The newer smfUpdateDownloadTable macro from Randy Harmelink offers several advantages over the traditional, cell-by-cell method, introduced in the previous article:
- The macro places values into each cell of the workbook, instead of having formulas in each cell that can recalculate.
This means they will not change unless you run the macro again, and also there is no recalculation that takes place when you open the workbook. The values will be the same as they were when you saved the workbook, saving the wait time when the workbook is initially opened.
- You can control which rows and columns will update, since it continues filling the table until it finds a blank row or column specification. So, for example, if you insert a blank line after the 10th ticker symbol of 500, it will only update the first 10 ticker symbols.
- The macro gives a better idea of how the update is progressing, since the status line tells you which line of data it is currently processing.
The easiest way to get started is to simply download the smfUpdateDownloadTable sample template, and then simply replace the sample values with the indicators you want to look up.
This article is assuming you already have installed the Stock Market Function Add-in, signed up for the Yahoo Group, and have access to the files area. See the previous article for more on the Yahoo Group or getting started the SMF Add-in.
Once in the group, proceed to the following menu path to locate the file smfUpdateDownloadTable-Sample.xls:
Files > Templates and Examples > smfUpdateDownloadTable
Multiple Methods for Retrieving Data
Now go ahead and open the file up, and let's take a look. The spreadsheet will retrieve data from the providers and supports all the SMF functions.
In particular, notice in row 2, there are three ways for calling up the "Market Cap" value, but notice all 3 return the same value.
Constructing a Dividend Growth Workbook
Now, building on a sample Dividend Growth spreadsheet we used in the previous article, let's plug in our sample values.
1. Simply select the contents of columns D-J
2. Then delete them
B4 --> NEE
B5 --> KO
B6 --> MSFT
B7 --> WFC
4. Then fill in the column headings for row 3:
C3 --> DIVIDEND GROWTH RATE (5-Year Annualized)
D3 --> YIELD
E3 --> PAYOUT RATIO (<.50)
F3 --> DEBT/EQUITY (<1)
G3 --> Current P/E (Below 15)
H3 --> SECTOR
5. Next, we are going to add in the formulas. We will use the RCHGetElementNumber for D2 and E2, so we can format these later into percentages. But for all other cells, we will use the native macro format for ease of use.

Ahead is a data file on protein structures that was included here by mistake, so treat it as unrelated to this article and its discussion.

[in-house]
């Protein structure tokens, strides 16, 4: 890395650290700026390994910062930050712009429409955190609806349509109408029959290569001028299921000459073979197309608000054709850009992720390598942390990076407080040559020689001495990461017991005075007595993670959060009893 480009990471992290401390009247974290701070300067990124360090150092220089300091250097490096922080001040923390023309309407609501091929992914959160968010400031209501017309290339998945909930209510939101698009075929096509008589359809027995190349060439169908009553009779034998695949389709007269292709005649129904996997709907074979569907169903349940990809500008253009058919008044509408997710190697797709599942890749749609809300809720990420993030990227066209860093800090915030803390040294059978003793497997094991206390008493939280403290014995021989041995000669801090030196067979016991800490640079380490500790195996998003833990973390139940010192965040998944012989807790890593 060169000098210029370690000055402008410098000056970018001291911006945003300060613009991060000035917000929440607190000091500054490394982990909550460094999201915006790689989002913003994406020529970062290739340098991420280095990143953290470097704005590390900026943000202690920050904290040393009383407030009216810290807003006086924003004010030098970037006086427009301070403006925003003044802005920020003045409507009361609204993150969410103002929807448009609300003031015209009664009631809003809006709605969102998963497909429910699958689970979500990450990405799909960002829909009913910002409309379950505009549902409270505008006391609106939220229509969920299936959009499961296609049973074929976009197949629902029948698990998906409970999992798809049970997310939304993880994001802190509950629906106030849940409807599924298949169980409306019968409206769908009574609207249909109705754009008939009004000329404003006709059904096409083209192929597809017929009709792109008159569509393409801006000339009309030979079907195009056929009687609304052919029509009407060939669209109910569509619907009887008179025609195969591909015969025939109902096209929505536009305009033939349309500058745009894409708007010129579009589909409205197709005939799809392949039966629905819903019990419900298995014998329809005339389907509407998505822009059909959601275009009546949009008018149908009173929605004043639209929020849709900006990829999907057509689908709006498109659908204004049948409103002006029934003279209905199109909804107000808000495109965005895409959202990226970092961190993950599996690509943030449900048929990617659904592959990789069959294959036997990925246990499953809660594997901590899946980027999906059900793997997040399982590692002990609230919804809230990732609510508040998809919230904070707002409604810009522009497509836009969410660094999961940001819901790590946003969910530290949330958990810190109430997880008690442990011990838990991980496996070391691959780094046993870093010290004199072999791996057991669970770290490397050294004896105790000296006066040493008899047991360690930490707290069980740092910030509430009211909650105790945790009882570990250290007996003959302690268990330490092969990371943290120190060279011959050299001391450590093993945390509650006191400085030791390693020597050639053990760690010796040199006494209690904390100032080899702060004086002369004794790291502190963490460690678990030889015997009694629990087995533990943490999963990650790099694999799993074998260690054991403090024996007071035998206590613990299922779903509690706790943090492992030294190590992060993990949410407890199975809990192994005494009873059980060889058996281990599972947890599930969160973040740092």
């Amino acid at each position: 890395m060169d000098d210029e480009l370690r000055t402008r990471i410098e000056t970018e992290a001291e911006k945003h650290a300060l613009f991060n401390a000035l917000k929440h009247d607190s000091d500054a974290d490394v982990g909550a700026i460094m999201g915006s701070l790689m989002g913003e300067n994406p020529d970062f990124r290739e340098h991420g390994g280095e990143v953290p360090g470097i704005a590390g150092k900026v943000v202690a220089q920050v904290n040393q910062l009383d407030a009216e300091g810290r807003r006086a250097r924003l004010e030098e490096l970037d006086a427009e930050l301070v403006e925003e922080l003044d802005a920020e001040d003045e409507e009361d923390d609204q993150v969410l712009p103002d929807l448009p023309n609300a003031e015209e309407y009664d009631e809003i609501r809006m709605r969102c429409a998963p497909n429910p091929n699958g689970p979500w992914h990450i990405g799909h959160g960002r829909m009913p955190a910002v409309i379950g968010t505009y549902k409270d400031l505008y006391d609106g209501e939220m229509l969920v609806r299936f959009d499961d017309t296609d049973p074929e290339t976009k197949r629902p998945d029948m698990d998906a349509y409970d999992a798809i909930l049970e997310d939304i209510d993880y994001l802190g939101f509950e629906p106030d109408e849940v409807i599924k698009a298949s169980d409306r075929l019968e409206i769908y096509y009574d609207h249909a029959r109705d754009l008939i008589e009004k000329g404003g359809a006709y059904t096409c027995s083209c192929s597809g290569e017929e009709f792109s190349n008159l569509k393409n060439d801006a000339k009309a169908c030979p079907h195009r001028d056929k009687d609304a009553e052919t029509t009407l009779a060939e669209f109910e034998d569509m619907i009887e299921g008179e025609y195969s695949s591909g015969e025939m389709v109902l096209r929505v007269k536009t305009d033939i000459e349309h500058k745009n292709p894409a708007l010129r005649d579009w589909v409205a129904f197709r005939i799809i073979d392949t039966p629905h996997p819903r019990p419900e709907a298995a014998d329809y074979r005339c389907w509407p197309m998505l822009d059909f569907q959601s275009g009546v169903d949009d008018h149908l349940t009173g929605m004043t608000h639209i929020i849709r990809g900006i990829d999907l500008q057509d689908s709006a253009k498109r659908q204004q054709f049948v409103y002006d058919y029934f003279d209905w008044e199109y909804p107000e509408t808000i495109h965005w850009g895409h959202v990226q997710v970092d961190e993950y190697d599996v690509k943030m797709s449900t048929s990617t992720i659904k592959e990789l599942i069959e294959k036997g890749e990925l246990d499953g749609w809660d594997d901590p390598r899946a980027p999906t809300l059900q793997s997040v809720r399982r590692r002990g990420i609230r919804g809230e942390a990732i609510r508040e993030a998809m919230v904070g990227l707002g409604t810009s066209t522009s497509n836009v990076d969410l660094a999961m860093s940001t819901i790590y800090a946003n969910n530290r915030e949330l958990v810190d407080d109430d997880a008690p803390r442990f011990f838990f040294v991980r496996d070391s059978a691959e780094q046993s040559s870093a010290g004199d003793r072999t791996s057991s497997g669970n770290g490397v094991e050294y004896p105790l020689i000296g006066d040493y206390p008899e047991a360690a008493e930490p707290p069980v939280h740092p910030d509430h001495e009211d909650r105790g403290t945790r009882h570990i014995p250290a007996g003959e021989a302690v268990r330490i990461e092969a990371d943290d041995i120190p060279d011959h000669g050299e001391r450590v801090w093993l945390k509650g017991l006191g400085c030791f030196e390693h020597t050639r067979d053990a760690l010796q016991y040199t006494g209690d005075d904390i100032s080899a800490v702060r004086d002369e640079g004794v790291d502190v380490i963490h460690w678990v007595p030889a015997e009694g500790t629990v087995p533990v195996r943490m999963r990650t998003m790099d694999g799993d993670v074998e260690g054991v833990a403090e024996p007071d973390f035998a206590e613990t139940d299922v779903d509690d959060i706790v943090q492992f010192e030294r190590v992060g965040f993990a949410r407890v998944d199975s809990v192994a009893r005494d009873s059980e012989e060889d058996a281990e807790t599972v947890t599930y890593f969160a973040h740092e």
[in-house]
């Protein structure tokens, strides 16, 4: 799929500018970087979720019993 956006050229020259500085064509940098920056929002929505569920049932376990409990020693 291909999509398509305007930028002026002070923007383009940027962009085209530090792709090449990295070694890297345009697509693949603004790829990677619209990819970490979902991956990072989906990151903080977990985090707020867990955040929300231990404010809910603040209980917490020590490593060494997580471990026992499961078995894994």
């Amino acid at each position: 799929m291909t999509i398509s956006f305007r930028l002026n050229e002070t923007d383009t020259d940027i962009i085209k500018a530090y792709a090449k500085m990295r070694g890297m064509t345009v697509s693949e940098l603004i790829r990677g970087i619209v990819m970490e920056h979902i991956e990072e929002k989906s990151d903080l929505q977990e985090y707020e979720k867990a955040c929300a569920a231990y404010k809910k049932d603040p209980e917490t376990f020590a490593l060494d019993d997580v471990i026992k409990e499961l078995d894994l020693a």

Enter the following formulas into row 2:
C2 --> RCHGetElementNumber("~~~~~",63)/100
D2 --> RCHGetElementNumber("~~~~~",13666)/100
E2 --> 47
F2 --> 42
G2 --> 54
H2 --> 878
6. To populate the data, press Ctrl - Shift - J, and the spreadsheet will now go out and start pulling data. You should see a message at the bottom of Excel, showing the percentage completed, at the bottom of the spreadsheet while it is pulling data:
"25% Completed -- now processing KO -- #2 of 4"
7. Now select cells C4 - C7 and D4 - D7, and format these as Percentage.
8. Select cells E4 - E7, F4-F7, and G4-G7, and then format these as General, to remove any formats from the sample template.
Now that we have completed our spreadsheet, it should look like the following screenshot:
1. Note that any internal strings are limited to 255 bytes, so in cases where you are having trouble pulling very long values, like using the RCHGetTableCell function, you may want to refer to this limit.
This limitation is not on the macro but comes from the Visual Basic script (VBA) "evaluate" function.
2. The add-in is designed so that it can only access data from 1000 web pages at any given time. The add-in is not an appropriate tool to load up a database, simply because one can. That is an unfair burden to place on the free data sources.
Screening tools should be used to get to a small subset of companies, where more detailed information would be useful.
The smfUpdateDownloadTable macro is a powerful tool for pulling big data sets, and is easy to get up and running quickly.
Again, big thanks to Randy Harmelink for his timeless dedication and efforts writing this fantastic free tool.
NOTE: Since it is a free tool, users often ask if it is possible to donate to the Stock Market Functions (SMF) add-in, and while the author certainly appreciates the suggestion, he would rather users "pay it forward" by using the money for their favorite charity instead.
The SMF add-in is mature and stress-tested; however, if you are having trouble and need additional help, the best place to check is with the great troubleshooting documents already written, as many users have probably already encountered your issue and there will be a resolution already created for it.
You can find these help documents in the Links section of the Yahoo group:
(click to enlarge)